It’s difficult to tell from these kinds of studies why people feel better. Is it the fresh air? Do certain colors or fractal shapes trigger neurochemicals in our visual cortex? Or is it just that people in greener neighborhoods use the parks to exercise more? … What he and other researchers suspect is that nature works primarily by lowering stress. Compared with people who have lousy window views, those who can see trees and grass have been shown to recover faster in hospitals, perform better in school, and even display less violent behavior in neighborhoods where it’s common. Such results jibe with experimental studies of the central nervous system. Measurements of stress hormones, respiration, heart rate, and sweating suggest that short doses of nature—or even pictures of the natural world—can calm people down and sharpen their performance… All this evidence for the benefits of nature is pouring in at a time when disconnection from it is pervasive, says Lisa Nisbet, a psychology professor at Canada’s Trent University. We love our state and national parks, but per capita visits have been declining since the dawn of email. So have visits to the backyard. One recent Nature Conservancy poll found that only about 10 percent of American teens spend time outside every day. According to research by the Harvard School of Public Health, American adults spend less time outdoors than they do inside vehicles—less than 5 percent of their day…. Nooshin Razani at UCSF Benioff Children’s Hospital in Oakland, California, is one of several doctors who have noticed the emerging data on nature and health. As part of a pilot project, she’s training pediatricians in the outpatient clinic to write prescriptions for young patients and their families to visit nearby parks. It’s not as simple as taking a pill. To guide the physicians and patients into a new mind-set, she says, “we have transformed the clinical space so nature is everywhere. There are maps on the wall, so it’s easy to talk about where to go, and pictures of local wilderness, which are healing to look at for both the doctor and patient.” The hospital is partnering with the East Bay Regional Parks District to provide transportation to parks and programs there for entire families…. Strayer is most interested in how nature affects higher order problem solving. His research builds on the attention restoration theory proposed by environmental psychologists Stephen and Rachel Kaplan at the University of Michigan. They argue that it’s the visual elements in natural environments—sunsets, streams, butterflies—that reduce stress and mental fatigue. Fascinating but not too demanding, such stimuli promote a gentle, soft focus that allows our brains to wander, rest, and recover from what Olmsted called the “nervous irritation” of city life. “Soft fascination … permits a more reflective mode,” wrote the Kaplans—and the benefit seems to carry over when we head back indoors. A few years ago, for example, in an experiment similar to Bratman’s, Stephen Kaplan and his colleagues found that a 50-minute walk in an arboretum improved executive attention skills, such as short-term memory, while walking along a city street did not. “Imagine a therapy that had no known side effects, was readily available, and could improve your cognitive functioning at zero cost,” the researchers wrote in their paper. It exists, they continued, and it’s called “interacting with nature.“…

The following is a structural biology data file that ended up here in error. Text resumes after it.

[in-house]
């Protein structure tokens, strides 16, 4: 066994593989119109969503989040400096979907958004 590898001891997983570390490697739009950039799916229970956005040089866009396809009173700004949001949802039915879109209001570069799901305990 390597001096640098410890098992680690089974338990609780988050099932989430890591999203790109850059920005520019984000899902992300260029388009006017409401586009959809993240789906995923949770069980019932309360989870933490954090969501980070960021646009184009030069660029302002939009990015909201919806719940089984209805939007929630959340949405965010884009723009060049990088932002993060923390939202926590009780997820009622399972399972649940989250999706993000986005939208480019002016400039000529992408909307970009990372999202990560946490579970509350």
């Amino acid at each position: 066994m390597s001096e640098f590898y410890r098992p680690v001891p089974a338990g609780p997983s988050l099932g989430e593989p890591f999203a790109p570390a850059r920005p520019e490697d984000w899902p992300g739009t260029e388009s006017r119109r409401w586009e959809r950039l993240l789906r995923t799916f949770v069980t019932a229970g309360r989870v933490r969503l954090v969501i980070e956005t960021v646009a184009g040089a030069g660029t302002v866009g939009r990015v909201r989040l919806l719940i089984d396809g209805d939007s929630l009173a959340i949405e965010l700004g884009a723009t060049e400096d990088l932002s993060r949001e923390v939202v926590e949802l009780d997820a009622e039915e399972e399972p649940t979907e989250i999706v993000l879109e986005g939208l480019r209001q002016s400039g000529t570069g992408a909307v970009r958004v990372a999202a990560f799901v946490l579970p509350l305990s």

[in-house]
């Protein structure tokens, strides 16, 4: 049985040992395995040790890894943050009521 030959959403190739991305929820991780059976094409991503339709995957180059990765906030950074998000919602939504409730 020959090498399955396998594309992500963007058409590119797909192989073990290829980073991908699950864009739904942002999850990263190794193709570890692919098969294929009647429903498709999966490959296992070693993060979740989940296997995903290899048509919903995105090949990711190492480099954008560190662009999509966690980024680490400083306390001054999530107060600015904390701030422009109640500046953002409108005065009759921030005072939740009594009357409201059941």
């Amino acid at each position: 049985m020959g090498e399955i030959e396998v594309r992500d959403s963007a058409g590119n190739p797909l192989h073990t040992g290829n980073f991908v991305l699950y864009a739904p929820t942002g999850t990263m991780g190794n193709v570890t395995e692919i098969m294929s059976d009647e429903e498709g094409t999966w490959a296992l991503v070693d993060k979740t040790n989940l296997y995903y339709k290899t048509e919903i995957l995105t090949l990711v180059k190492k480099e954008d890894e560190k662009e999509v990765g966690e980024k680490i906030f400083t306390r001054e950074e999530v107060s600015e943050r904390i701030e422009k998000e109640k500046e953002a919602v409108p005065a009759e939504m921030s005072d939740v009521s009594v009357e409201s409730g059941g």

The Facebook campus sits next to the Menlo Park Baylands amid the rich colors of the drying mud flats in Ravenswood Slough in this aerial view taken Wednesday afternoon, Sept. 2, 2015, in Menlo Park, Calif. (Karl Mondon)
In a milestone for San Francisco Bay restoration that also raises questions about who should pay to protect property from rising seas caused by climate change, a low-profile government agency is expected to place a $12 annual parcel tax on the June ballot in all nine Bay Area counties.
The measure, whose campaign is being bankrolled by Silicon Valley business leaders and Bay Area environmental groups, is believed to be the first local tax ever placed before voters in all nine Bay Area counties. If approved by two-thirds of voters, the tax would raise $500 million over the next 20 years to build levees and restore thousands of acres of wetlands and tidal marshes as a buffer to storm surges and floods in every Bay Area county. “The bay is a beautiful asset we all want to protect and restore,” said Carl Guardino, CEO of the Silicon Valley Leadership Group, which represents 390 large technology companies and other employers. “… The leadership group, along with Save the Bay and the Bay Area Council, a business group, already has raised $700,000 toward a campaign and plans to raise up to $5 million. Influential leaders such as Robert Fisher of the Gap and John Doerr, a Silicon Valley venture capitalist, already have donated to the campaign….Environmentalists say the measure is critical in helping fulfill long-term restoration plans around the bay. A study in October by more than 100 scientists, coordinated by the Coastal Conservancy and other organizations, found that 54,000 acres of wetlands — an area twice the size of the city of San Francisco — need to be restored around the bay in the next 15 years to provide protection from surging storms. The alternative is concrete sea walls, which can cost more and would turn the bay into a giant bathtub over time, with far fewer birds, fish and other wildlife, the report concluded. Driven by melting ice and expanding warming water, the bay and the Pacific Ocean off California will rise up to 1 foot in the next 20 years, 2 feet by 2050 and up to 5 feet by 2100, according to a 2012 study by the National Academy of Sciences.